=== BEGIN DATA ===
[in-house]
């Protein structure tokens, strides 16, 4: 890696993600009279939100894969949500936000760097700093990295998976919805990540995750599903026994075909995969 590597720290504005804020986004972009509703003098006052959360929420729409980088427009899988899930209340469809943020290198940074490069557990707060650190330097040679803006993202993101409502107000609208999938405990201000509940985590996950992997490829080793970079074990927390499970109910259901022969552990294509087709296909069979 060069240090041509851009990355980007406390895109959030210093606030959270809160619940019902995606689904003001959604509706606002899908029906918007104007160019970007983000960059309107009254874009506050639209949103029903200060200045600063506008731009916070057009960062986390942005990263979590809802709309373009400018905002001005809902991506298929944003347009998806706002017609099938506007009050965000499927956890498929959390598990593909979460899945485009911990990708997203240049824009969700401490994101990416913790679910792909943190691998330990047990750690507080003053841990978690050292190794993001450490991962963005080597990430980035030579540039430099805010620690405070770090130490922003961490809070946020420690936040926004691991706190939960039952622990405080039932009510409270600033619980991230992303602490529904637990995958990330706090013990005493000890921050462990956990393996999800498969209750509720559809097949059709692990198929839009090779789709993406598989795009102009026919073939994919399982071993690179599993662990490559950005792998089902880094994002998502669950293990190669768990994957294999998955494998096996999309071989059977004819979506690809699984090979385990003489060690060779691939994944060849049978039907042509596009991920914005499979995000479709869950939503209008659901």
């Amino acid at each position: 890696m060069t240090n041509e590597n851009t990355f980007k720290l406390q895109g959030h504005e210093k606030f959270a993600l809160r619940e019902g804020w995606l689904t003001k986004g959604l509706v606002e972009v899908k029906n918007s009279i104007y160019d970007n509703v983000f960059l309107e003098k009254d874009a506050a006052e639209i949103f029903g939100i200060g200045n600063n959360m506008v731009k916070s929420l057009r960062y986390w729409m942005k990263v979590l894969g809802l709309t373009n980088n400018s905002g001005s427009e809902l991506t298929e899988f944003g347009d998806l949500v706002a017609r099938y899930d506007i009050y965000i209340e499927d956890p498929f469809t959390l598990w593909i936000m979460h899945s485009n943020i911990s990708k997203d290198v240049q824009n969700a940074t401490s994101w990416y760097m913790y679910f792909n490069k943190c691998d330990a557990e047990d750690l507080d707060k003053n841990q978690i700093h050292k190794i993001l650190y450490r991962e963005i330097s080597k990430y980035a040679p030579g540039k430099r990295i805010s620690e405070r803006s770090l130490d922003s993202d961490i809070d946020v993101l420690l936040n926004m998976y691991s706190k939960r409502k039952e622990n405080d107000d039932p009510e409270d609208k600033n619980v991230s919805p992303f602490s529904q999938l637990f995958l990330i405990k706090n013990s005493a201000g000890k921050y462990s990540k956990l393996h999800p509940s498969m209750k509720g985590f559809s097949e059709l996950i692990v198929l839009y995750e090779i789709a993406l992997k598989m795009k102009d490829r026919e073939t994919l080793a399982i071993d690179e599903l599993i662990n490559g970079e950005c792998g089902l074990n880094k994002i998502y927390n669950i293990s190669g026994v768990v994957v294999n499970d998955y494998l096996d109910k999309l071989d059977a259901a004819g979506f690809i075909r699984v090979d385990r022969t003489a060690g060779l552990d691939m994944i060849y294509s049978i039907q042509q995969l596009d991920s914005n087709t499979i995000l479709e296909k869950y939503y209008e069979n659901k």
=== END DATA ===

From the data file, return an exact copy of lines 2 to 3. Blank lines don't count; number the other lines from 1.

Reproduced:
């Protein structure tokens, strides 16, 4: 890696993600009279939100894969949500936000760097700093990295998976919805990540995750599903026994075909995969 590597720290504005804020986004972009509703003098006052959360929420729409980088427009899988899930209340469809943020290198940074490069557990707060650190330097040679803006993202993101409502107000609208999938405990201000509940985590996950992997490829080793970079074990927390499970109910259901022969552990294509087709296909069979 060069240090041509851009990355980007406390895109959030210093606030959270809160619940019902995606689904003001959604509706606002899908029906918007104007160019970007983000960059309107009254874009506050639209949103029903200060200045600063506008731009916070057009960062986390942005990263979590809802709309373009400018905002001005809902991506298929944003347009998806706002017609099938506007009050965000499927956890498929959390598990593909979460899945485009911990990708997203240049824009969700401490994101990416913790679910792909943190691998330990047990750690507080003053841990978690050292190794993001450490991962963005080597990430980035030579540039430099805010620690405070770090130490922003961490809070946020420690936040926004691991706190939960039952622990405080039932009510409270600033619980991230992303602490529904637990995958990330706090013990005493000890921050462990956990393996999800498969209750509720559809097949059709692990198929839009090779789709993406598989795009102009026919073939994919399982071993690179599993662990490559950005792998089902880094994002998502669950293990190669768990994957294999998955494998096996999309071989059977004819979506690809699984090979385990003489060690060779691939994944060849049978039907042509596009991920914005499979995000479709869950939503209008659901």
């Amino acid at each position: 890696m060069t240090n041509e590597n851009t990355f980007k720290l406390q895109g959030h504005e210093k606030f959270a993600l809160r619940e019902g804020w995606l689904t003001k986004g959604l509706v606002e972009v899908k029906n918007s009279i104007y160019d970007n509703v983000f960059l309107e003098k009254d874009a506050a006052e639209i949103f029903g939100i200060g200045n600063n959360m506008v731009k916070s929420l057009r960062y986390w729409m942005k990263v979590l894969g809802l709309t373009n980088n400018s905002g001005s427009e809902l991506t298929e899988f944003g347009d998806l949500v706002a017609r099938y899930d506007i009050y965000i209340e499927d956890p498929f469809t959390l598990w593909i936000m979460h899945s485009n943020i911990s990708k997203d290198v240049q824009n969700a940074t401490s994101w990416y760097m913790y679910f792909n490069k943190c691998d330990a557990e047990d750690l507080d707060k003053n841990q978690i700093h050292k190794i993001l650190y450490r991962e963005i330097s080597k990430y980035a040679p030579g540039k430099r990295i805010s620690e405070r803006s770090l130490d922003s993202d961490i809070d946020v993101l420690l936040n926004m998976y691991s706190k939960r409502k039952e622990n405080d107000d039932p009510e409270d609208k600033n619980v991230s919805p992303f602490s529904q999938l637990f995958l990330i405990k706090n013990s005493a201000g000890k921050y462990s990540k956990l393996h999800p509940s498969m209750k509720g985590f559809s097949e059709l996950i692990v198929l839009y995750e090779i789709a993406l992997k598989m795009k102009d490829r026919e073939t994919l080793a399982i071993d690179e599903l599993i662990n490559g970079e950005c792998g089902l074990n880094k994002i998502y927390n669950i293990s190669g026994v768990v994957v294999n499970d998955y494998l096996d109910k999309l071989d059977a259901a004819g979506f690809i075909r699984v090979d385990r022969t003489a060690g060779l552990d691939m994944i060849y294509s049978i039907q042509q995969l596009d991920s914005n087709t499979i995000l479709e296909k869950y939503y209008e069979n659901k």